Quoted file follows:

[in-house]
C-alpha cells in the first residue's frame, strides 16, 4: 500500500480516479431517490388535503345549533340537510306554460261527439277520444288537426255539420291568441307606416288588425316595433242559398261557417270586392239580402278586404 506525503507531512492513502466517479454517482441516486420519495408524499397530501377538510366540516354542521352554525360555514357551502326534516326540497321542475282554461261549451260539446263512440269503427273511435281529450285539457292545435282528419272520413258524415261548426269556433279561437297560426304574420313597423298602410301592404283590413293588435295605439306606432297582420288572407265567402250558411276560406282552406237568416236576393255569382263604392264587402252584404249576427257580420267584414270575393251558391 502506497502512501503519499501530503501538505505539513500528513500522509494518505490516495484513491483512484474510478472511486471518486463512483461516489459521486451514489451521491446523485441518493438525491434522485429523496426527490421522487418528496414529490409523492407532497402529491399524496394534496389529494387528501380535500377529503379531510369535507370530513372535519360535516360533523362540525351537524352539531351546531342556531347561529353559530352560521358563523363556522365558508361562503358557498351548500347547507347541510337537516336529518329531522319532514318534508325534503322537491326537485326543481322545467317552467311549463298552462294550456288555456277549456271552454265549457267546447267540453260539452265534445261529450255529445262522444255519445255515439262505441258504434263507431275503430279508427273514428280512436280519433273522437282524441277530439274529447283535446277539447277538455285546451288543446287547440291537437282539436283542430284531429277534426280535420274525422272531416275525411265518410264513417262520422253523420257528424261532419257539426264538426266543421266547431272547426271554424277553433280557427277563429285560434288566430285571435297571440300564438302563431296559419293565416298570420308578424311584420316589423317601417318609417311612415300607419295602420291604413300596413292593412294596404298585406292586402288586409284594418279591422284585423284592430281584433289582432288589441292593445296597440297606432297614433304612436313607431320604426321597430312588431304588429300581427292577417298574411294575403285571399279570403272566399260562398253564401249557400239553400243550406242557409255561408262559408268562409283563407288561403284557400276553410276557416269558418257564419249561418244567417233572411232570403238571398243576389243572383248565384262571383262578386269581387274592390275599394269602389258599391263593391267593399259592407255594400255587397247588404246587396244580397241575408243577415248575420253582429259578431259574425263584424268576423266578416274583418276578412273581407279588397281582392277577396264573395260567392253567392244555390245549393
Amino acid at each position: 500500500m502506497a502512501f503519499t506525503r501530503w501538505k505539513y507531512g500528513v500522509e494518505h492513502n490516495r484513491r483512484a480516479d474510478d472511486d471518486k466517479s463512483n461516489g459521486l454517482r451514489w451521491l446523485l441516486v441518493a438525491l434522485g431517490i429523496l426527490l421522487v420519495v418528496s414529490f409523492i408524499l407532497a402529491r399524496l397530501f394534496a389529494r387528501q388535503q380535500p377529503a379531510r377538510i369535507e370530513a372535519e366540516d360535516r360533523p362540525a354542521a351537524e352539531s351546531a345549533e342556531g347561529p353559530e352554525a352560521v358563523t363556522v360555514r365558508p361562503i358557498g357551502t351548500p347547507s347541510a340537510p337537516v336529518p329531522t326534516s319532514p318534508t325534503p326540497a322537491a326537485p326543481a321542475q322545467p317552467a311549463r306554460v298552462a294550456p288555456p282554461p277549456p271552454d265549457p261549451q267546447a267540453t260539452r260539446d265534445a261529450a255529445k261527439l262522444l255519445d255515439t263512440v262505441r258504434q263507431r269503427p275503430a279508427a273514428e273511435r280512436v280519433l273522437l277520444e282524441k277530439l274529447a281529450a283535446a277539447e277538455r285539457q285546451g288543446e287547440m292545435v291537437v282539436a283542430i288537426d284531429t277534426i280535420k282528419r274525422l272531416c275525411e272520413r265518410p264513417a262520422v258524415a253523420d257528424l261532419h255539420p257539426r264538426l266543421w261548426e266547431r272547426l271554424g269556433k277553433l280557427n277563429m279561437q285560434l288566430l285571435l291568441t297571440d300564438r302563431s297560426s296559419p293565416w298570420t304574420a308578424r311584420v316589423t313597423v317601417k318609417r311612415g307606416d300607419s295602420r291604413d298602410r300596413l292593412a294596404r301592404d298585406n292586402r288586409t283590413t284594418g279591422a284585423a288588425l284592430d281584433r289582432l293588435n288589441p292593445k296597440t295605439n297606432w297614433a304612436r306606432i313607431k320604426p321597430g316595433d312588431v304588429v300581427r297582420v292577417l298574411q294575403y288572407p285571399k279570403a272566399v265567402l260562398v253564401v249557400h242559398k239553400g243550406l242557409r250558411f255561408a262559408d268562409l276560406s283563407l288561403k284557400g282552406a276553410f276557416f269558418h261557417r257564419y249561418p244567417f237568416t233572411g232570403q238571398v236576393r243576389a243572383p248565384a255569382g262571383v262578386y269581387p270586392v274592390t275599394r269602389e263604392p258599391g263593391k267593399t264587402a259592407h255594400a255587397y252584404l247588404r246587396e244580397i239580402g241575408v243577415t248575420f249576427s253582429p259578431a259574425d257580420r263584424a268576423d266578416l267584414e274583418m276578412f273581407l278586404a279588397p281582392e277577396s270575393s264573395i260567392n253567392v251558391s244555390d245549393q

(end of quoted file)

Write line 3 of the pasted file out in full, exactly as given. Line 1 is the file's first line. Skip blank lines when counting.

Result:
Amino acid at each position: 500500500m502506497a502512501f503519499t506525503r501530503w501538505k505539513y507531512g500528513v500522509e494518505h492513502n490516495r484513491r483512484a480516479d474510478d472511486d471518486k466517479s463512483n461516489g459521486l454517482r451514489w451521491l446523485l441516486v441518493a438525491l434522485g431517490i429523496l426527490l421522487v420519495v418528496s414529490f409523492i408524499l407532497a402529491r399524496l397530501f394534496a389529494r387528501q388535503q380535500p377529503a379531510r377538510i369535507e370530513a372535519e366540516d360535516r360533523p362540525a354542521a351537524e352539531s351546531a345549533e342556531g347561529p353559530e352554525a352560521v358563523t363556522v360555514r365558508p361562503i358557498g357551502t351548500p347547507s347541510a340537510p337537516v336529518p329531522t326534516s319532514p318534508t325534503p326540497a322537491a326537485p326543481a321542475q322545467p317552467a311549463r306554460v298552462a294550456p288555456p282554461p277549456p271552454d265549457p261549451q267546447a267540453t260539452r260539446d265534445a261529450a255529445k261527439l262522444l255519445d255515439t263512440v262505441r258504434q263507431r269503427p275503430a279508427a273514428e273511435r280512436v280519433l273522437l277520444e282524441k277530439l274529447a281529450a283535446a277539447e277538455r285539457q285546451g288543446e287547440m292545435v291537437v282539436a283542430i288537426d284531429t277534426i280535420k282528419r274525422l272531416c275525411e272520413r265518410p264513417a262520422v258524415a253523420d257528424l261532419h255539420p257539426r264538426l266543421w261548426e266547431r272547426l271554424g269556433k277553433l280557427n277563429m279561437q285560434l288566430l285571435l291568441t297571440d300564438r302563431s297560426s296559419p293565416w298570420t304574420a308578424r311584420v316589423t313597423v317601417k318609417r311612415g307606416d300607419s295602420r291604413d298602410r300596413l292593412a294596404r301592404d298585406n292586402r288586409t283590413t284594418g279591422a284585423a288588425l284592430d281584433r289582432l293588435n288589441p292593445k296597440t295605439n297606432w297614433a304612436r306606432i313607431k320604426p321597430g316595433d312588431v304588429v300581427r297582420v292577417l298574411q294575403y288572407p285571399k279570403a272566399v265567402l260562398v253564401v249557400h242559398k239553400g243550406l242557409r250558411f255561408a262559408d268562409l276560406s283563407l288561403k284557400g282552406a276553410f276557416f269558418h261557417r257564419y249561418p244567417f237568416t233572411g232570403q238571398v236576393r243576389a243572383p248565384a255569382g262571383v262578386y269581387p270586392v274592390t275599394r269602389e263604392p258599391g263593391k267593399t264587402a259592407h255594400a255587397y252584404l247588404r246587396e244580397i239580402g241575408v243577415t248575420f249576427s253582429p259578431a259574425d257580420r263584424a268576423d266578416l267584414e274583418m276578412f273581407l278586404a279588397p281582392e277577396s270575393s264573395i260567392n253567392v251558391s244555390d245549393q